The Genius of a Place is a film in progress. It’s about the rapid rate of change possible in our industrial times, change that inevitably drives out a town’s substance, turning it into kitsch in the blink of an eye. It’s about Cortona, but it could be about any “cute” little Tuscan “gem”. Heck, it could be about Carmel, California:
Today the town overflows with visitors, eateries and boutiques. Artisans have disappeared and so have most stores that served local residents. Population in the town center is dwindling as locals sell to foreigners willing to pay high prices for a vacation home. Residents feel disenfranchised and no longer collectively care for their community the way they did in the past. It risks becoming a no-man’s land, with no one looking out for its long-term interests.
I haven’t seen the movie, which isn’t made yet. But the question is, “how do you stop it?”
The answer always seem to involve brute force. You just step in and demand that “progress” stop on a dime, demanding that folks go back to making their own food and raising their own barnyard animals instead of living well off the 40,000 Euro house they sold to a tourist for 500,000.
Good luck with that.
But I can’t help feeling the queasiness that comes with thinking I know the hard answer. I see the problem being centered around the influx of moneyed and clueless folks who “fall in love” with a place at the drop of a hat. When you experience an instant crush on a thing you know only peripherally, you accept its faults while hedging your bet by living selfishly. You’re likely to “love” your little city of clustered little houses as it is, but you need to knock out that wall so you can have that 2000 square foot bathroom you’ve seen in some Tuscan designer magazine, no? Nothing you do can hurt anything, can it? Well, it does.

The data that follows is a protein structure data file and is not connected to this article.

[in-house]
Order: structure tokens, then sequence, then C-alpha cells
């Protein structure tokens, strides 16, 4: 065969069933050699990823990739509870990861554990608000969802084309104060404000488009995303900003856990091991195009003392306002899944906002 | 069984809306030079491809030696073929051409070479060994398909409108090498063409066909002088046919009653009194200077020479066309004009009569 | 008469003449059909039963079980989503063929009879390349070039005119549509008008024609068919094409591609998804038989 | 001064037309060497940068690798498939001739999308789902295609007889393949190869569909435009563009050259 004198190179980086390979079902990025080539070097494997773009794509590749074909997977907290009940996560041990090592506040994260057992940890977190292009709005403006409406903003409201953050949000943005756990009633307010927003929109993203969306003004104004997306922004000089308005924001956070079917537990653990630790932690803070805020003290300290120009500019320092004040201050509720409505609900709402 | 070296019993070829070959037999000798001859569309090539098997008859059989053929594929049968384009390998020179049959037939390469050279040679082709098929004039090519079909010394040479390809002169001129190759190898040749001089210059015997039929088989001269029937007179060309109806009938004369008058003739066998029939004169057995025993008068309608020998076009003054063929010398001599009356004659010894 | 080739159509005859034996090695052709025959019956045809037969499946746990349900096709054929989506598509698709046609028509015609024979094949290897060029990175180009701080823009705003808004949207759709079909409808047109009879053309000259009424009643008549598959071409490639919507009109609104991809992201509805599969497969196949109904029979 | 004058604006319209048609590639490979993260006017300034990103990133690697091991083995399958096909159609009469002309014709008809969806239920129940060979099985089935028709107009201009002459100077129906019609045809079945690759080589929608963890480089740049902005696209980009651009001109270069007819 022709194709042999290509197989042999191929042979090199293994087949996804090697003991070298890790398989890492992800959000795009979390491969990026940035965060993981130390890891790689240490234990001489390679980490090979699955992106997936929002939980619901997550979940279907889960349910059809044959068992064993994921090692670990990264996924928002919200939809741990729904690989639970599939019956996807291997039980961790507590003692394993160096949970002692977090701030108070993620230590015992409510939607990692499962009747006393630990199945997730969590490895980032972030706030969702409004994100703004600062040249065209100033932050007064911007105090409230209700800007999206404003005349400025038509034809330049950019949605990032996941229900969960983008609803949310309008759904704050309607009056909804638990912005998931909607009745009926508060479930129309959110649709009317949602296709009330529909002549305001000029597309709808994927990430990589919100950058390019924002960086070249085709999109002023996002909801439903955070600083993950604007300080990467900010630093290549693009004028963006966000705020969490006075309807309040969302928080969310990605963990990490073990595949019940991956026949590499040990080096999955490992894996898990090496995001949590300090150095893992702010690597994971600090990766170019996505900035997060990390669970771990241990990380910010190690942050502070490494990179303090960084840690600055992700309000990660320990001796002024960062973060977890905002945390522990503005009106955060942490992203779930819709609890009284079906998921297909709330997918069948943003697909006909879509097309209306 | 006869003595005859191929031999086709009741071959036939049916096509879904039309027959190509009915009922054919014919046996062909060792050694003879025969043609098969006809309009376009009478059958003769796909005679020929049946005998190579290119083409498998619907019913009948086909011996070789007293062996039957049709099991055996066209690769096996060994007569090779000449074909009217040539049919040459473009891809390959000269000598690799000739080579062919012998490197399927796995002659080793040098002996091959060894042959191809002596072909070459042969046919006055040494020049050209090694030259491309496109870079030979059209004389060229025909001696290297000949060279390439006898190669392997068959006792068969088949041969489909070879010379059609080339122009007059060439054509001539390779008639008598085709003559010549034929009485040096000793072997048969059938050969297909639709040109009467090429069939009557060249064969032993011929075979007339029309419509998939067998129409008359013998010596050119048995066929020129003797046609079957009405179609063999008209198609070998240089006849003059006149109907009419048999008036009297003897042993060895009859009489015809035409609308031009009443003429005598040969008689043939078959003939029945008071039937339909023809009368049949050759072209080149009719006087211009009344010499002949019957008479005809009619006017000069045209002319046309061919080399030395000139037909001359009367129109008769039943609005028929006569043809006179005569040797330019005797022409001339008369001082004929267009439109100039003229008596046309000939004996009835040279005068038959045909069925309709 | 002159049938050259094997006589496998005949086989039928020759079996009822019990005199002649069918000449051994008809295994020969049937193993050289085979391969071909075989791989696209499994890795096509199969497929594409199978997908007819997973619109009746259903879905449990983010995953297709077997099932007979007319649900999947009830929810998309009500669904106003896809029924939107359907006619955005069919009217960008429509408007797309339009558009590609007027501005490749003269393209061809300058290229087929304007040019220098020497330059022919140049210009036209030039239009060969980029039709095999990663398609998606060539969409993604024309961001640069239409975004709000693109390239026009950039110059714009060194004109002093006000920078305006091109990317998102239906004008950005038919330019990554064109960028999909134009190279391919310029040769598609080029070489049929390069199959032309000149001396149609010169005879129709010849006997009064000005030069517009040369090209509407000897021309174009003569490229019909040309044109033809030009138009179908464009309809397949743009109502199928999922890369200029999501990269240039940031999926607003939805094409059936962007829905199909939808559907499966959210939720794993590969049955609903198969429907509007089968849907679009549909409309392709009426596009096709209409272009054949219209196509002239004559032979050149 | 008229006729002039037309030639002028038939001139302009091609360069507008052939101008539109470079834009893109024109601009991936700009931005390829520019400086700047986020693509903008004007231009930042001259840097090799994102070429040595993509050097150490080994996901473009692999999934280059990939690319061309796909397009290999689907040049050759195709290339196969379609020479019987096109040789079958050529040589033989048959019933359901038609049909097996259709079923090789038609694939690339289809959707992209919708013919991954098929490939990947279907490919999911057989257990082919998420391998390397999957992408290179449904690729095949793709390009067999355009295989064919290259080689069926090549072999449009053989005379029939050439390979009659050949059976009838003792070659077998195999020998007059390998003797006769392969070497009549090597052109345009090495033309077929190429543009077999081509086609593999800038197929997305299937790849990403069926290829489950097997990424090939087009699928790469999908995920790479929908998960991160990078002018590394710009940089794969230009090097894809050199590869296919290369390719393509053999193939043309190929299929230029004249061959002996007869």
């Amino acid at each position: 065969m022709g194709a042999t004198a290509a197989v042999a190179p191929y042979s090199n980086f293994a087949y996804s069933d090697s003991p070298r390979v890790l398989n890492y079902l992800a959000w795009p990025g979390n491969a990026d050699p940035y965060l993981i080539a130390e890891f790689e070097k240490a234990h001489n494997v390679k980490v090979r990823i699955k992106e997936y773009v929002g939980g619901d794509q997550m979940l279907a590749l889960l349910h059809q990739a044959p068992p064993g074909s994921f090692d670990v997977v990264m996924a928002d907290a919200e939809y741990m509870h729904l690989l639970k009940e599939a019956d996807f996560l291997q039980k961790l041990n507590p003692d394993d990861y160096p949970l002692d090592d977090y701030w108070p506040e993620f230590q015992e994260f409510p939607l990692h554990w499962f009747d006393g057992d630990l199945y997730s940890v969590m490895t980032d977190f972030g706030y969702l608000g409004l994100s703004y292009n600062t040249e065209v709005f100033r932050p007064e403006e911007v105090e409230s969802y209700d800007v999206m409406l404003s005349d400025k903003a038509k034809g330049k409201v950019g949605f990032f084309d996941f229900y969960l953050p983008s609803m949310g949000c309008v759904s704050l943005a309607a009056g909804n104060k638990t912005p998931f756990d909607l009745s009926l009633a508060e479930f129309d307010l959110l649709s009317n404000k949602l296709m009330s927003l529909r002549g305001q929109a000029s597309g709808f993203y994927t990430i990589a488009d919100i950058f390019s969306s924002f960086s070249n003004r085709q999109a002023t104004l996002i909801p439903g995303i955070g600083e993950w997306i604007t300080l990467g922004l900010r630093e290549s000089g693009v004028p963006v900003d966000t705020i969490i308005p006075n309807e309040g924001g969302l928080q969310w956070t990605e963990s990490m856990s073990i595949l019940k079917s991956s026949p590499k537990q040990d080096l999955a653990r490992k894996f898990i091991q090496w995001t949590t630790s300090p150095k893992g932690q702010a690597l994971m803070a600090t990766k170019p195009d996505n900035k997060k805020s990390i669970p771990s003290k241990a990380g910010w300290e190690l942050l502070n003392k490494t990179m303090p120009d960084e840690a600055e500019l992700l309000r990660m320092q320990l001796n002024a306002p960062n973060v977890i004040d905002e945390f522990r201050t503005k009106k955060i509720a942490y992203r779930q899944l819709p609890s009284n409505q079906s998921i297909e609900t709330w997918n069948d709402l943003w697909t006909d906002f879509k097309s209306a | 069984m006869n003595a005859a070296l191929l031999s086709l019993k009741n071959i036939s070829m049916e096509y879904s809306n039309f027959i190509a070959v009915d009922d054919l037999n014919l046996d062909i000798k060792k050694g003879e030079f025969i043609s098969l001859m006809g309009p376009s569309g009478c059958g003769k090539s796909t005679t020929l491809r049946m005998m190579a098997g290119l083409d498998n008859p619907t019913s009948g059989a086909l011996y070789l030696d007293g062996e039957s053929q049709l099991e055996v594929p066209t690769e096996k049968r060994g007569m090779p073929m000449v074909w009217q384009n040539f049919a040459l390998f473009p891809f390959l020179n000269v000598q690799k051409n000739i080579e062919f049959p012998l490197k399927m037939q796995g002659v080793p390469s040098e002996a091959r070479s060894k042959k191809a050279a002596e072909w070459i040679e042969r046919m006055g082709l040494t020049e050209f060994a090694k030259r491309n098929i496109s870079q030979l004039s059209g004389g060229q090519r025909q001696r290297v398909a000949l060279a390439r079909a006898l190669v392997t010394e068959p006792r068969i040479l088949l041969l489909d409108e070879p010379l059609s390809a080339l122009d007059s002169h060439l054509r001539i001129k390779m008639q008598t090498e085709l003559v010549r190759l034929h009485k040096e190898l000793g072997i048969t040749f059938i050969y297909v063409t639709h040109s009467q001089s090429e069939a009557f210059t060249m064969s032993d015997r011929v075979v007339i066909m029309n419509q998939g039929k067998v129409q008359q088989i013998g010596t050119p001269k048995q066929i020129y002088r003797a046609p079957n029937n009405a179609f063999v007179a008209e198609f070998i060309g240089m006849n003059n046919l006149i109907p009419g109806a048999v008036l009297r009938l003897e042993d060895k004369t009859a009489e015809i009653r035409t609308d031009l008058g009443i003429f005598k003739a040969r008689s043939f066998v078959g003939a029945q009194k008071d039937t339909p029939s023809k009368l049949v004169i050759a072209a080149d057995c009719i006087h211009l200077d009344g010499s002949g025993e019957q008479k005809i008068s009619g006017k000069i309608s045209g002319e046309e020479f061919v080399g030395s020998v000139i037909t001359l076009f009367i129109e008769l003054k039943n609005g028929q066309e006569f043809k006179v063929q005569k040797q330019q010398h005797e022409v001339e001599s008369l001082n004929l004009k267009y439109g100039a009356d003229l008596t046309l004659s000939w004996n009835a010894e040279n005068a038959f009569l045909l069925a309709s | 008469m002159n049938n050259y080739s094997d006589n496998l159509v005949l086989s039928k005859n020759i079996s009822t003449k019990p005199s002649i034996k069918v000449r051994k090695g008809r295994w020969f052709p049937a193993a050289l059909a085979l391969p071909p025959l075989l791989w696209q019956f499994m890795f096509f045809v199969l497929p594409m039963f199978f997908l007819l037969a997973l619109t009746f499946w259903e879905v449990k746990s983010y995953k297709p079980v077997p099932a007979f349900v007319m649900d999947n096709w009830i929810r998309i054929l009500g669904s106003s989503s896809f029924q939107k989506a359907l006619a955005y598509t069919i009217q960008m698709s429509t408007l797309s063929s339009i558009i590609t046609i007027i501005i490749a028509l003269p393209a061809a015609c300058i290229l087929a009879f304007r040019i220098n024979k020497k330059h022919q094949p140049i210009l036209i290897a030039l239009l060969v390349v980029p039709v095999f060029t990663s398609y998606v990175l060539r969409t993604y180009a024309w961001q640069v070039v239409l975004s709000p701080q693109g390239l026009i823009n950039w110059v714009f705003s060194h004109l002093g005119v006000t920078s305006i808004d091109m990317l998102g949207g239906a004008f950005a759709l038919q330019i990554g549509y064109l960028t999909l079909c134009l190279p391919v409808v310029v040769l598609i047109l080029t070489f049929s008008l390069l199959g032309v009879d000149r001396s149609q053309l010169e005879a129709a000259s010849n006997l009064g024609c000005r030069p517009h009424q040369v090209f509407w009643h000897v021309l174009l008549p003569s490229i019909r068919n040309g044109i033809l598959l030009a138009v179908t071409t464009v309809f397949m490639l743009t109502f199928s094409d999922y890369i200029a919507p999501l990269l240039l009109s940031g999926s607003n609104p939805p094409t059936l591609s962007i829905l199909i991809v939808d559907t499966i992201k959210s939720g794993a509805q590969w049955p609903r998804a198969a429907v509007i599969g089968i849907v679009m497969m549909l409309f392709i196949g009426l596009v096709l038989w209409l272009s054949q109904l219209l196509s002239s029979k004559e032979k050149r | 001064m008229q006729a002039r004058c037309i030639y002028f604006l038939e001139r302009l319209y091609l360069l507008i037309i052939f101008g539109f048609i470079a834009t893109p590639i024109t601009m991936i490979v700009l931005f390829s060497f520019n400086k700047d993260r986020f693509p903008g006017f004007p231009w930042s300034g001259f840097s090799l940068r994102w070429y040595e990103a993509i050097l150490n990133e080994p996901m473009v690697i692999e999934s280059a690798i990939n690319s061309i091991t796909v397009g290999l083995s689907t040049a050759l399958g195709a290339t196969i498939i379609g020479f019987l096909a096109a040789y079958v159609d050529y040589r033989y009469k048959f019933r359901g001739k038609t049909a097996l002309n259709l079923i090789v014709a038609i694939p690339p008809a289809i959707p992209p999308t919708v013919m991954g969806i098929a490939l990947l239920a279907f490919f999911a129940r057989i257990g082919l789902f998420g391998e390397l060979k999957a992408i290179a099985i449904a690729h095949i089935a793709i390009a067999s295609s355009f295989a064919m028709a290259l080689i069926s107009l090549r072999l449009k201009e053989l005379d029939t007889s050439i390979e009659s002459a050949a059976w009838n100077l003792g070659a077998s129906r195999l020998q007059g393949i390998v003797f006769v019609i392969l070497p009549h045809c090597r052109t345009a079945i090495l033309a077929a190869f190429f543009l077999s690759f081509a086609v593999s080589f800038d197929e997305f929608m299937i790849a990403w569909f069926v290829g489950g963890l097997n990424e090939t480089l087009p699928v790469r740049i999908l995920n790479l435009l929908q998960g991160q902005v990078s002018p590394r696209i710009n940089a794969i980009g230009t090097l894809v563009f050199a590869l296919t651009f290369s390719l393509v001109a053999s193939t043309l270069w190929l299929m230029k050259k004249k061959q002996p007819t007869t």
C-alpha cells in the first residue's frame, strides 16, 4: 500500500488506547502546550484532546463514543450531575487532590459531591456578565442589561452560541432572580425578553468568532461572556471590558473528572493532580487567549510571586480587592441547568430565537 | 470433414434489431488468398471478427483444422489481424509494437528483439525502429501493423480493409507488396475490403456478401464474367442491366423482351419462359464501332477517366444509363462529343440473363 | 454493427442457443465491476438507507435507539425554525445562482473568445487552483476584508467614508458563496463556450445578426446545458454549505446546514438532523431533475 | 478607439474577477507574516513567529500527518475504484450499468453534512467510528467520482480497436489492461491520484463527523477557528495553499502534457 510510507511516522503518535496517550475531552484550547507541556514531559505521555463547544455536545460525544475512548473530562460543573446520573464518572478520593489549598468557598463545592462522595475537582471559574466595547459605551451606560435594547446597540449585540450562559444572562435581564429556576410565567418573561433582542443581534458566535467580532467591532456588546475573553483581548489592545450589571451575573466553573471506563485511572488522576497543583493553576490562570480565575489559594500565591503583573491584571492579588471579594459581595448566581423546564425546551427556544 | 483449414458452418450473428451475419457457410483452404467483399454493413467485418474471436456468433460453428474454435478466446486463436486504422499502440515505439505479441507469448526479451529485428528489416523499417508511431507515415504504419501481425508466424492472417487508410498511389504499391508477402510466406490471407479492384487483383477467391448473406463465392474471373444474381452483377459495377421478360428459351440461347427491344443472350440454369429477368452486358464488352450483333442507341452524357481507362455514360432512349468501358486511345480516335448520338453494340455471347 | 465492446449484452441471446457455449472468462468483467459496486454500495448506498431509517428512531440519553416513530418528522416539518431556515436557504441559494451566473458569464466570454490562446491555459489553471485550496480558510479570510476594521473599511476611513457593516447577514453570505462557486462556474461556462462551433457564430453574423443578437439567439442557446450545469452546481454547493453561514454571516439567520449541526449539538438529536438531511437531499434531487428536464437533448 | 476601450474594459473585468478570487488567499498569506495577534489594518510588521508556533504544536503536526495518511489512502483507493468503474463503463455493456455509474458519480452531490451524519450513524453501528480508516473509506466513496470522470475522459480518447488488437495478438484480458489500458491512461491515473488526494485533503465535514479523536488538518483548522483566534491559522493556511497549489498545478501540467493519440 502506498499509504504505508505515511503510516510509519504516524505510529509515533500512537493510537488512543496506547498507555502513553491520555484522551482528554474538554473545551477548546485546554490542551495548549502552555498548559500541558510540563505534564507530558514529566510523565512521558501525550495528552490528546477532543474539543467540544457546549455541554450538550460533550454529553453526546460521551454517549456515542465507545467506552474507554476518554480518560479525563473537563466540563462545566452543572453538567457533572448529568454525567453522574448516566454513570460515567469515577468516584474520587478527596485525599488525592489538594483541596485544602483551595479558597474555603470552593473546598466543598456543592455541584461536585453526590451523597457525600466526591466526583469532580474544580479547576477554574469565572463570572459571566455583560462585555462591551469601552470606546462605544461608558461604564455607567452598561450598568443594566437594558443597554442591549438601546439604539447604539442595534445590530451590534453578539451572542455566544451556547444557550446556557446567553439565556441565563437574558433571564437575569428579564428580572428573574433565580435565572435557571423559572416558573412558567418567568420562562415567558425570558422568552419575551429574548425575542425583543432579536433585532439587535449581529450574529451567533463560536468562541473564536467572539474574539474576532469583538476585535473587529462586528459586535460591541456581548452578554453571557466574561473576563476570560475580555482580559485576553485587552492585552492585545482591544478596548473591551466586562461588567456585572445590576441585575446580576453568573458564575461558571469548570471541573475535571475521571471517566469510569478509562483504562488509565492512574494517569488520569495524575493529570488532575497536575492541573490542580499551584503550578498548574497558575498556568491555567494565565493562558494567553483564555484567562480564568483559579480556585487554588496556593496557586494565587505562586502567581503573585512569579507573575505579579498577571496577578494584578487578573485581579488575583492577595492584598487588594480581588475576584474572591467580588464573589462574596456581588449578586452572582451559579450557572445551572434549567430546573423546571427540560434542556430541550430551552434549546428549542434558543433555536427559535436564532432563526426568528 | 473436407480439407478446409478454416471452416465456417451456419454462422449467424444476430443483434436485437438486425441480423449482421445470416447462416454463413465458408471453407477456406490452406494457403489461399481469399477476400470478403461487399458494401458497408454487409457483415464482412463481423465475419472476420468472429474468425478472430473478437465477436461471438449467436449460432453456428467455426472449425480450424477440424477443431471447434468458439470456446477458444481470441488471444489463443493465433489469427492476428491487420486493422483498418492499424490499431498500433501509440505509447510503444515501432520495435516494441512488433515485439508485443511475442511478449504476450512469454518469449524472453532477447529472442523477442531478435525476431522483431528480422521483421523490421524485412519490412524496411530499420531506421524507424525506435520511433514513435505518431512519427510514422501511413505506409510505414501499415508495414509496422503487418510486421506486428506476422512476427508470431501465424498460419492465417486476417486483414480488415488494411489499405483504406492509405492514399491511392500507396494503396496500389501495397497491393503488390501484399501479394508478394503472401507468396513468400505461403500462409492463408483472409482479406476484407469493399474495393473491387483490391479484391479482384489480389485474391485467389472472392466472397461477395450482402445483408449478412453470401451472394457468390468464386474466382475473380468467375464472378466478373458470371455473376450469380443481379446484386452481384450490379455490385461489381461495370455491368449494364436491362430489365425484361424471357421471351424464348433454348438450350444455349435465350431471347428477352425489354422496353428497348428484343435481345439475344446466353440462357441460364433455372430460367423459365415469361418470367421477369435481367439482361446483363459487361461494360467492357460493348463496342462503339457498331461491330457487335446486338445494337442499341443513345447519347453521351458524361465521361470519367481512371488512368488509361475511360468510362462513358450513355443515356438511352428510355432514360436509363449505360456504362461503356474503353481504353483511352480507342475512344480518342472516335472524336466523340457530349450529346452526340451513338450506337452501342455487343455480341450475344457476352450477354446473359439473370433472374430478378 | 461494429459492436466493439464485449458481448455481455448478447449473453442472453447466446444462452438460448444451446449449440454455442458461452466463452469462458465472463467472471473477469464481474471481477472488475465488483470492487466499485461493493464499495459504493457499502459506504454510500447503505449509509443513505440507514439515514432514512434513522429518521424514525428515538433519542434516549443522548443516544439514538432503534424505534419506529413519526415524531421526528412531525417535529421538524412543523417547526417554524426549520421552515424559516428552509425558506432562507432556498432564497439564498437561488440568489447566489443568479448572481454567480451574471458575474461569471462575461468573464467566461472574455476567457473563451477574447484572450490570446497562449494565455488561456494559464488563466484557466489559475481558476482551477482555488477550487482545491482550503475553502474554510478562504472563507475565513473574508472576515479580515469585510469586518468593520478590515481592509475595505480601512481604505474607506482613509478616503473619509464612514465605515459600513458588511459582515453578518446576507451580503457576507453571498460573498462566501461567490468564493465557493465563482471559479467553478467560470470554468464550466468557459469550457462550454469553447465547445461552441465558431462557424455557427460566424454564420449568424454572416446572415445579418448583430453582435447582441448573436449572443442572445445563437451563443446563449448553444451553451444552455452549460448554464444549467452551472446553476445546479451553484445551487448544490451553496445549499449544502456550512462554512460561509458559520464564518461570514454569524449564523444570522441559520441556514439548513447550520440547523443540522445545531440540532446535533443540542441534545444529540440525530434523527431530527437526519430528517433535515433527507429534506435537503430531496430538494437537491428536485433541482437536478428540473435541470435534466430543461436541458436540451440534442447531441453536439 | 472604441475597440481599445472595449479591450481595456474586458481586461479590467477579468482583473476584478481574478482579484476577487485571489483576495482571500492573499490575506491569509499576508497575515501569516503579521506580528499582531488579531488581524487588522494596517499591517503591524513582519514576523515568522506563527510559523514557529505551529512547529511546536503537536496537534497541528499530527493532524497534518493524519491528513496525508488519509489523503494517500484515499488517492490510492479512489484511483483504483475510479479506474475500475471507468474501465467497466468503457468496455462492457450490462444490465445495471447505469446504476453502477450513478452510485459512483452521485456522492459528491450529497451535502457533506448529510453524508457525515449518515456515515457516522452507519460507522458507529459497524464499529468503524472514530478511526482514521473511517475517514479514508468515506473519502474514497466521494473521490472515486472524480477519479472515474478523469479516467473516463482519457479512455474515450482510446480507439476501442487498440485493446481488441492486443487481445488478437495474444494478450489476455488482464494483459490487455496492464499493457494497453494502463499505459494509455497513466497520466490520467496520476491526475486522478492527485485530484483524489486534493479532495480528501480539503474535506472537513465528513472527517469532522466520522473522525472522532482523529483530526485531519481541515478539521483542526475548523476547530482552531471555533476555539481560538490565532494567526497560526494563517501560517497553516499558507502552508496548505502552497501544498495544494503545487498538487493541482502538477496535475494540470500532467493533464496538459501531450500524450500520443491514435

In short, my answer to the problem is to encourage politically incorrect behavior.
Take the celebrated butcher of Panzano, Dario Cecchini. If you go to his shop, you’ll see him as a man justly proud of what he does; he’s funny, engaging, and a perfect spokesman for the good life in Tuscany—which involves eating “cucina povera” made with local ingredients.
Let me tell you though, the average reader is likely to come away appalled at one of the stories about Mr. Cecchini as it appears in Bill Buford’s Heat —in which a group of locals sits down at a local restaurant to peruse the offerings. Dario spots duck on the menu. He goes ballistic. Loudly. The owner rushes out of the kitchen to quell the tirade.
“Look out the window, do you see a duck? No!” Dario’s rant continues. He slams the menu to the floor as folks start running for cover. The owner stands before him, embarrassed. He explains timidly that the tourists want duck, so he has to serve it. Dario does not relent.
The night is ruined. Cecchini has been a hard-ass about eating local, if not a complete ass for ruining the evening.
Appalling behavior—until you examine the facts of the case. Giving in to tourists whose demands are quite likely to make Tuscany into a rural anyplace-else is easy. Teaching them the joys of letting go is hard. Forcing them to do so seems cruel. Sometimes you have to be the hard-ass to get people focused on the enormity of the issue.
Tough love—that’s what is needed here. “Dammit, you’re going to eat the local chow and you’re going to love it or you can take the first train out.”
I know it’s hard. I know folks will have to suffer with that fire-seared Cinta Senese chop or with that cramped little village house and its little terrace open to the piazza and (egads!) without the huge swimming pool. Folks will have to get used to yapping with the locals (there’s no word in Italian for “privacy” you know).
Eventually, in my ideal vision, folks will come to actually enjoy the slow life they found when they first discovered it. Maybe they’ll come to enjoy talking to the neighbors from the terrace. Maybe they’ll try their hands at slaughtering a pig and making salami out of it. Then they can be free to love it, because then, like a good time-traveler, they haven’t changed the cultural landscape, they’ve embraced it—for better or worse.
And isn’t that what love is, in the end?
You can actually contribute to the finishing of this independently produced film, The Genius of Place, over at IndieGoGo by following the link. This behavior is encouraged by the curmudgeon who wrote the above, who has contributed. He’s not Scrooge you know.
You can meet Dario in our video: Inside the Antica Macelleria Cecchini